in greater detail, including specific techniques for sample cleaning and analysis. Studies of growth rate and species influences show very limited evidence of biological mediation of metal incorporation (de Villiers et al., 1993; G.T. Shen, unpublished results). However, SST may play a role in the incorporation of Ba (Lea et al., 1989), and the dependence of Sr incorporation on ambient SST (Smith et al., 1979) makes possible precise reconstruction of SST from coral Sr records (Beck et al., 1992).
The modern distribution of cadmium follows that of marine nutrients. Low levels in surface waters reflect biological removal, while higher levels at depth result from the regeneration of organic matter (Boyle et al., 1976; Martin et al., 1976). In coral records, the skeletal Cd content usually depends on the balance between Cd-rich upwelled deep water and Cd-poor oligotrophic surface waters. In Galapagos corals, Cd/Ca ratios directly reflect upwelling variations associated with both seasonal cycles (Linn et al., 1990; Shen and Sanford, 1990) and interannual ENSO variability (Shen et al., 1987, 1992a).
This trace metal exhibits nutrient-like behavior akin to cadmium's (Chan et al., 1977). Higher concentrations in both seawater and corals render coral Ba records less susceptible to contamination. Seasonal-resolution records of Ba/Ca from Galapagos corals reflect regional upwelling variability (Lea et al., 1989). Relative to Cd, Ba may exhibit greater sensitivity to periods of weak upwelling, possibly because the biological uptake of Cd occurs at rates comparable to the slow rate of supply during these times. Ba is also enriched in continental runoff waters, and Ba/Ca records from corals near continental margins may reflect this input (Shen and Sanford, 1990). However, a slight temperature effect may occur upon incorporation of Ba into the coral skeleton, which would complicate paleoclimatic reconstruction from coral Ba/Ca records (Lea et al., 1989).
Unlike Cd and Ba, Mn reaches high concentrations in surface waters. A mid-depth maximum coincides with the local O2-minimum zone, where particulate Mn oxides are reduced and solubilized; concentrations then diminish with increasing depth. Aeolian and fluvial input provide important Mn sources, as do reducing environments where particulate Mn is degraded, such as the O2-minimum zone, shelf sediments, and lagoons. The interpretation of coral Mn/Ca records is thus usually site-specific, reflecting transport and mixing of water masses with varying Mn levels. In the Galapagos, for example, seawater Mn levels reflect a combination of aerosol deposition on the surface waters and long-range advection of Mn-enriched surface water from the continental shelf (Shen et al., 1991). In localized reef settings, dissolved Mn in the water column can be augmented by local sediment fluxes, producing very high skeletal concentrations of Mn in corals from the Gulf of Panama and some Caribbean islands (Shen et al., 1991). Diagenetic Mn fluxes from lagoonal sediments offer useful indicators of climate variability at certain Pacific atoll sites far removed from continental sources of Mn (Shen et al., 1992b).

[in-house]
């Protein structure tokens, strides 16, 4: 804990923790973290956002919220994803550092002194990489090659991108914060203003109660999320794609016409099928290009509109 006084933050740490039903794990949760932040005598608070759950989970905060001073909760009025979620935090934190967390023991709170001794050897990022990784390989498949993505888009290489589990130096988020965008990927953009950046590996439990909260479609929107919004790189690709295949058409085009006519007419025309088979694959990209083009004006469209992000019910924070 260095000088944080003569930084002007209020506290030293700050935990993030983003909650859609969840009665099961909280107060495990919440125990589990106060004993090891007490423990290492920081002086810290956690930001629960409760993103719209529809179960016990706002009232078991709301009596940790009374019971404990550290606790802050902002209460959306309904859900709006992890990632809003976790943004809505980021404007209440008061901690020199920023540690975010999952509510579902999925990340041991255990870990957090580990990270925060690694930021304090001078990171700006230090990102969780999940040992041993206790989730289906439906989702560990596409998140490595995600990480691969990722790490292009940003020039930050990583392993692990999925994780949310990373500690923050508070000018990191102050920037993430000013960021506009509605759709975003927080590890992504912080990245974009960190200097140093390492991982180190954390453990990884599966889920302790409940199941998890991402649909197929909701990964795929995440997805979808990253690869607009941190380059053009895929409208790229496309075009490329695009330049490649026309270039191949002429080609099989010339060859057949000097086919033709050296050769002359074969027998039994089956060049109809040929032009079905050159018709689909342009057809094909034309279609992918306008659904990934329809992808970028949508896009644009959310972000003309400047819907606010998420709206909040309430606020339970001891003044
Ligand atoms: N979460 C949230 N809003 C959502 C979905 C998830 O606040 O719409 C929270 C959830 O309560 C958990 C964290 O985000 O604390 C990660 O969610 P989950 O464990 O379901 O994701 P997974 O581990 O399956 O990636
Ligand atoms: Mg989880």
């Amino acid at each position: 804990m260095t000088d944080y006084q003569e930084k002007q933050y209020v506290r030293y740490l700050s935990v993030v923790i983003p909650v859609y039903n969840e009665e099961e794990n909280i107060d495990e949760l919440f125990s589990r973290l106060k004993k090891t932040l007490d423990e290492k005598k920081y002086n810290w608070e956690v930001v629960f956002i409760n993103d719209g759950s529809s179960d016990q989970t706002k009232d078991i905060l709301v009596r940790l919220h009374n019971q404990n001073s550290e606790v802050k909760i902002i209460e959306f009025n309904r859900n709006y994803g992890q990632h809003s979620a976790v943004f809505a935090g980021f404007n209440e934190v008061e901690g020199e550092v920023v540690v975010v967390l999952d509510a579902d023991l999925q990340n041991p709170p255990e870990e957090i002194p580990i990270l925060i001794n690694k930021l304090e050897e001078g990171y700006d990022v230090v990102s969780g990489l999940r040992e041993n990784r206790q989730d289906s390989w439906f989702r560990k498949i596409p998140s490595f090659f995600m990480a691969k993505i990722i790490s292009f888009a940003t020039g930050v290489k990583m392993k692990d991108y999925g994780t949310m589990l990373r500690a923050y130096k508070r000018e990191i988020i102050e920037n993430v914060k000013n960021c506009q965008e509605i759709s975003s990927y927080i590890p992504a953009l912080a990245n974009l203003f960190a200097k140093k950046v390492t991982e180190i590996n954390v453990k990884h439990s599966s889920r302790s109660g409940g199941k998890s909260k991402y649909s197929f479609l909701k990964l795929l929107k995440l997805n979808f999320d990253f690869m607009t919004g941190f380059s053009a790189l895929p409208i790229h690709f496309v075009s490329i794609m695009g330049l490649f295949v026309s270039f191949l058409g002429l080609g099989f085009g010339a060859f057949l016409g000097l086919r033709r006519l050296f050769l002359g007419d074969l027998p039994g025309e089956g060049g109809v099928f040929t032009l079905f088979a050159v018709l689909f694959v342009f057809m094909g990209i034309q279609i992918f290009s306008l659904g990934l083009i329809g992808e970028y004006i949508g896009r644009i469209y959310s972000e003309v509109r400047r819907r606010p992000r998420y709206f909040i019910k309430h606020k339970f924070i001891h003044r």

Work by Smith et al. (1979) demonstrated that the Sr/ Ca ratio of coral skeletons may provide a monitor of past temperature changes. However, the measurement technique used in that study was not sufficiently precise to offer detailed SST reconstructions at a useful resolution for the tropics. The recent application of thermal ionization mass spectrometry (TIMS) to these measurements has greatly improved the precision of Sr/Ca determinations (Beck et al., 1992); recent results indicate that monthly SST can be reconstructed with an apparent accuracy of better than 0.5°C (Beck et al., 1992; de Villiers et al., 1993). SST reconstructions based on skeletal Sr determinations are less susceptible to artifacts associated with hydrologic changes than d18O-based reconstructions. The paired application of d18O and Sr/Ca data may thus allow the separation of SST changes from seawater d18O variability.
Many studies have documented the paleoclimatic utility of isotopic and trace-metal measurements by developing short (2-20 yr) data sets that correlate with nearby instrumental records (e.g., Fairbanks and Dodge, 1979; Pätzold, 1984; Shen et al., 1987, 1992b; Carriquiry et al., 1988; Lea et al., 1989; Cole and Fairbanks, 1990; Winter et al., 1991; Cole et al., 1992; Beck et al., 1992). With the growing interest in long records of natural climate variability, many groups are applying these techniques to the development of proxy records that extend beyond the period of local instrumental coverage. Efforts to develop long, high-resolution reconstructions of climate are in progress using coral records from sites throughout the low-latitude oceans. Several studies have focused explicitly on reconstructing interannual-to-decadal variability in the ENSO system; we detail current results from the equatorial Pacific in the following section. Other sites from which coral records extending beyond the present century have been developed include Florida Bay (Kramer et al., 1991), Cebu Island, Philippines (Pätzold and Wefer, 1986), Espiritu Santo Island (Quinn et al., 1992), the southern Great Barrier Reef (Druffel and